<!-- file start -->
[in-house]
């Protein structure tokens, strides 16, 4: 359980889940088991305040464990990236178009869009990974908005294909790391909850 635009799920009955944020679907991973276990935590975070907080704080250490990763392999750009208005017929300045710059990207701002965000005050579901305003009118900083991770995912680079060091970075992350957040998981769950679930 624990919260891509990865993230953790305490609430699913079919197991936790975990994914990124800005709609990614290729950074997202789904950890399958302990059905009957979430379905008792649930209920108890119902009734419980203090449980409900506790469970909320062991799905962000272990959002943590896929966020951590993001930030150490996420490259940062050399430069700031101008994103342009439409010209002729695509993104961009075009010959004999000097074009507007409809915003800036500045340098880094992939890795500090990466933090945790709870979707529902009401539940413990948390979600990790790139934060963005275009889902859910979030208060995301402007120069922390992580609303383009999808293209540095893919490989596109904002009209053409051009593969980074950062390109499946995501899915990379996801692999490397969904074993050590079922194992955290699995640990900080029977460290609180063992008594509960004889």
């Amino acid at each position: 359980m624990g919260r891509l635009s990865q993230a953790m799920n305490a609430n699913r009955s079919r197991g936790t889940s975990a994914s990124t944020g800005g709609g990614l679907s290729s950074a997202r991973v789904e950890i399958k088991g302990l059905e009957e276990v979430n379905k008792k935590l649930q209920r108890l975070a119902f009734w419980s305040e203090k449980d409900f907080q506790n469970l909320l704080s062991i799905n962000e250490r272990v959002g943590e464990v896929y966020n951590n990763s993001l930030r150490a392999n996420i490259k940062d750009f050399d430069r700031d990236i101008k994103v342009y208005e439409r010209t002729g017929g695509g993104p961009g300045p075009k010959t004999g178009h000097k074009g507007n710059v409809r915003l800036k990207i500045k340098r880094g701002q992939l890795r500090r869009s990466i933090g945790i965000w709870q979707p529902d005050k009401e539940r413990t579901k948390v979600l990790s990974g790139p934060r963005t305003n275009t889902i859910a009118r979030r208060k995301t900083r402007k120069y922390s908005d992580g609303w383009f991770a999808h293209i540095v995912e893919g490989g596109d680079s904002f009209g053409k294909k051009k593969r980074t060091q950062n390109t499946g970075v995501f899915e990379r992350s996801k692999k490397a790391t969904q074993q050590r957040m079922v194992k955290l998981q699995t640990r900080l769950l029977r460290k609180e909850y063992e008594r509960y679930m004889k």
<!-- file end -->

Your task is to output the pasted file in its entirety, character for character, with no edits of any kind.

[in-house]
């Protein structure tokens, strides 16, 4: 359980889940088991305040464990990236178009869009990974908005294909790391909850 635009799920009955944020679907991973276990935590975070907080704080250490990763392999750009208005017929300045710059990207701002965000005050579901305003009118900083991770995912680079060091970075992350957040998981769950679930 624990919260891509990865993230953790305490609430699913079919197991936790975990994914990124800005709609990614290729950074997202789904950890399958302990059905009957979430379905008792649930209920108890119902009734419980203090449980409900506790469970909320062991799905962000272990959002943590896929966020951590993001930030150490996420490259940062050399430069700031101008994103342009439409010209002729695509993104961009075009010959004999000097074009507007409809915003800036500045340098880094992939890795500090990466933090945790709870979707529902009401539940413990948390979600990790790139934060963005275009889902859910979030208060995301402007120069922390992580609303383009999808293209540095893919490989596109904002009209053409051009593969980074950062390109499946995501899915990379996801692999490397969904074993050590079922194992955290699995640990900080029977460290609180063992008594509960004889």
């Amino acid at each position: 359980m624990g919260r891509l635009s990865q993230a953790m799920n305490a609430n699913r009955s079919r197991g936790t889940s975990a994914s990124t944020g800005g709609g990614l679907s290729s950074a997202r991973v789904e950890i399958k088991g302990l059905e009957e276990v979430n379905k008792k935590l649930q209920r108890l975070a119902f009734w419980s305040e203090k449980d409900f907080q506790n469970l909320l704080s062991i799905n962000e250490r272990v959002g943590e464990v896929y966020n951590n990763s993001l930030r150490a392999n996420i490259k940062d750009f050399d430069r700031d990236i101008k994103v342009y208005e439409r010209t002729g017929g695509g993104p961009g300045p075009k010959t004999g178009h000097k074009g507007n710059v409809r915003l800036k990207i500045k340098r880094g701002q992939l890795r500090r869009s990466i933090g945790i965000w709870q979707p529902d005050k009401e539940r413990t579901k948390v979600l990790s990974g790139p934060r963005t305003n275009t889902i859910a009118r979030r208060k995301t900083r402007k120069y922390s908005d992580g609303w383009f991770a999808h293209i540095v995912e893919g490989g596109d680079s904002f009209g053409k294909k051009k593969r980074t060091q950062n390109t499946g970075v995501f899915e990379r992350s996801k692999k490397a790391t969904q074993q050590r957040m079922v194992k955290l998981q699995t640990r900080l769950l029977r460290k609180e909850y063992e008594r509960y679930m004889k």